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Catching More Flies With Honey: Recent DOJ Policy Changes to Coax Cooperation From Corporate Defendants

In March 2023, the Department of Justice announced two policy changes that attempt to incentivize self-disclosure to the federal government and self-imposed remedial measures by corporations charged with criminal wrongdoing.

Self-Disclosure Policy

The first policy — the U.S. Attorneys’ Offices voluntary self-disclosure policy — seeks to reward self-disclosures of corporate misconduct by offering more favorable resolutions to corporations with the goal that such self-disclosure will enable the government to investigate and hold wrongdoers accountable more quickly and efficiently.

To meet the standards of the self-disclosure policy, a company’s disclosure must:

  1. Be voluntary, which requires that there be no preexisting obligation to disclose;
  2. Be made (a) before an imminent threat of disclosure or government investigation; (b) before the alleged misconduct is publicly disclosed or otherwise known to the government; and (c) within a reasonably prompt time after the company becomes aware of the alleged misconduct, with the company having the burden to prove timeliness; and
  3. Include all relevant facts concerning the alleged misconduct that are known to the company at the time of the disclosure.

If a company can satisfy the foregoing standards, and there are no aggravating factors, and the company fully cooperates, and the company timely and appropriately remediates, the USAO likely will not seek a guilty plea. Regardless of whether a guilty plea is sought, if the company has voluntarily self-disclosed, fully cooperated, and timely and appropriately remediated, the USAO will accord or recommend at least a 50% to 75% reduction from the low end of the applicable sentencing guidelines fine range or may offer a penalty benefit reduction from an alternate voluntary self-disclosure policy.

Moreover, an independent compliance monitor will not be required for a cooperating company that voluntarily self-discloses, and timely and appropriately remediates the criminal conduct, if the company demonstrates at the time of resolution that it has implemented and tested an effective compliance program.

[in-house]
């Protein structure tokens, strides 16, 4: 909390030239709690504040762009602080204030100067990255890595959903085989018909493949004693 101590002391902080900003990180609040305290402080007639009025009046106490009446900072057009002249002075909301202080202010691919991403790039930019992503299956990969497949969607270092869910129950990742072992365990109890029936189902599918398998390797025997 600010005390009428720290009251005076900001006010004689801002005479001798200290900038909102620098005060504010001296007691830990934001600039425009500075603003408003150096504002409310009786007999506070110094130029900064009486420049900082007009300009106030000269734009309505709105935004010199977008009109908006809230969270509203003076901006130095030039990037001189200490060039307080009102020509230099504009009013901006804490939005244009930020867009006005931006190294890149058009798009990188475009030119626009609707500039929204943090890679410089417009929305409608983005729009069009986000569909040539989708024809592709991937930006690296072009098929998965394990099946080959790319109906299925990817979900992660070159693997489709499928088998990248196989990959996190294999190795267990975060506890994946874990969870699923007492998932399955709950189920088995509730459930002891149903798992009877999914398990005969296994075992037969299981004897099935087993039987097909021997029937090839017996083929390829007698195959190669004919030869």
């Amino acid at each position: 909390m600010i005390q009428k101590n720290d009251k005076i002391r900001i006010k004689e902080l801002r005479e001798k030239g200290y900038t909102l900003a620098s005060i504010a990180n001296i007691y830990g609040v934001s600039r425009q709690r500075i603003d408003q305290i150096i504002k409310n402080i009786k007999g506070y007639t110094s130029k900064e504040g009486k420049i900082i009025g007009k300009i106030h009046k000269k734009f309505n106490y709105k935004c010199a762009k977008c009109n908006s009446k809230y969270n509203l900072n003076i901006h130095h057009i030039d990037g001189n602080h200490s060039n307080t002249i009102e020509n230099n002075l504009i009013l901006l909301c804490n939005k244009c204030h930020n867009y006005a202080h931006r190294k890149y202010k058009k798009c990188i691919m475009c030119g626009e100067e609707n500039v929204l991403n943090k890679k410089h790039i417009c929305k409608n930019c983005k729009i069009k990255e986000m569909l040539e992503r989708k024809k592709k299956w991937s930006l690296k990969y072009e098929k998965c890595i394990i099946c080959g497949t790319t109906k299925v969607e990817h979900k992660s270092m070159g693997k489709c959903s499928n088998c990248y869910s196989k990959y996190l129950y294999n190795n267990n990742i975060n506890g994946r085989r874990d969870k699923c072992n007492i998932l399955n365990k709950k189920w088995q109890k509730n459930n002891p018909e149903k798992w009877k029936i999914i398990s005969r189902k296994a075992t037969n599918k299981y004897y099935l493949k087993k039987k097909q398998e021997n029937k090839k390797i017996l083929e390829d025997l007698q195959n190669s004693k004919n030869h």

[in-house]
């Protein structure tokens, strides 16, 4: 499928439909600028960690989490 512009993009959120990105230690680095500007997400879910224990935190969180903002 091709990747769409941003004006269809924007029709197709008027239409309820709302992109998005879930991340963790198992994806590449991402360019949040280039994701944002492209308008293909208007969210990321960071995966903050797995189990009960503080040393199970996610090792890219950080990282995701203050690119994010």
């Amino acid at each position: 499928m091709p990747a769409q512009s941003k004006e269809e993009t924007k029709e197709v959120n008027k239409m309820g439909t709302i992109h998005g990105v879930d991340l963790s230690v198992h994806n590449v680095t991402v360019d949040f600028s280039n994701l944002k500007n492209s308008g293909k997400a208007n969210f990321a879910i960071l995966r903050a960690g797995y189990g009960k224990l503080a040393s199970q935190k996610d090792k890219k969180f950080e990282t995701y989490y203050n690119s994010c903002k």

Self-Imposed Remedial Measure Pilot Program

The second policy — the DOJ Criminal Division’s pilot program on compensation incentives and clawbacks — takes a two-pronged approach.

Under the first prong, which is mandatory, every resolution entered into by the division must require the company to implement compliance-related criteria in its compensation and bonus systems. In other words, the pilot program is not optional; the division will apply the program’s criteria to all corporate matters during the three-year effective period (ending March 15, 2026). The required criteria, which are to be forward-looking changes to a company’s compliance-related policies, may include, but are not limited to:

  1. A prohibition on bonuses for employees who do not satisfy compliance performance requirements;
  2. Disciplinary measures for employees who violate applicable law and others who both (a) had supervisory authority over the employee(s) or business arena engaged in the misconduct and (b) knew of, or were willfully blind to, the alleged misconduct; and
  3. Incentives for employees who demonstrate full commitment to compliance processes.

Under the second prong, the division will offer a fine reduction to companies that fully cooperate, timely and appropriately remediate, and demonstrate an implemented program to recoup compensation from employees who are under investigation for alleged wrongdoing or other employees who (a) had supervisory authority over such employees or the business arena engaged in the misconduct and (b) knew of, or were willfully blind to, the alleged misconduct.

A company will be required to pay the full amount of the original fine minus 100% of the amount of compensation the company is attempting to claw back (“possible clawback reduction”). Although not clear from the pilot program, each resolution will include a “resolution term,” during which a company would attempt to remediate and implement changes to its compliance programs. At the end of the term, if the company has not recovered the full amount it sought to claw back, the company must pay the possible clawback reduction minus 100% of the compensation actually recovered. If the company’s good faith attempt to recoup compensation is unsuccessful, prosecutors have the discretion to offer a maximum of a 25% reduction of the amount of compensation the company attempted to claw back such that the company must, after the resolution term, make an additional fine payment of the possible clawback reduction less the determined reduction percentage of the compensation sought. Such reductions may be warranted where, for example, a company incurred significant litigation costs on behalf of shareholders or can demonstrate it is highly likely that it will successfully recoup the compensation.


Both the self-disclosure policy and the pilot program are subject to uncertainties and varying interpretations. And both of these new policies are subject to a large degree of prosecutorial discretion. It therefore remains uncertain how any given prosecutor will apply either of the policies to a given set of facts, which makes it difficult for companies to conduct an informed cost-benefit or other analysis in determining whether to seek the advantages under either policy.

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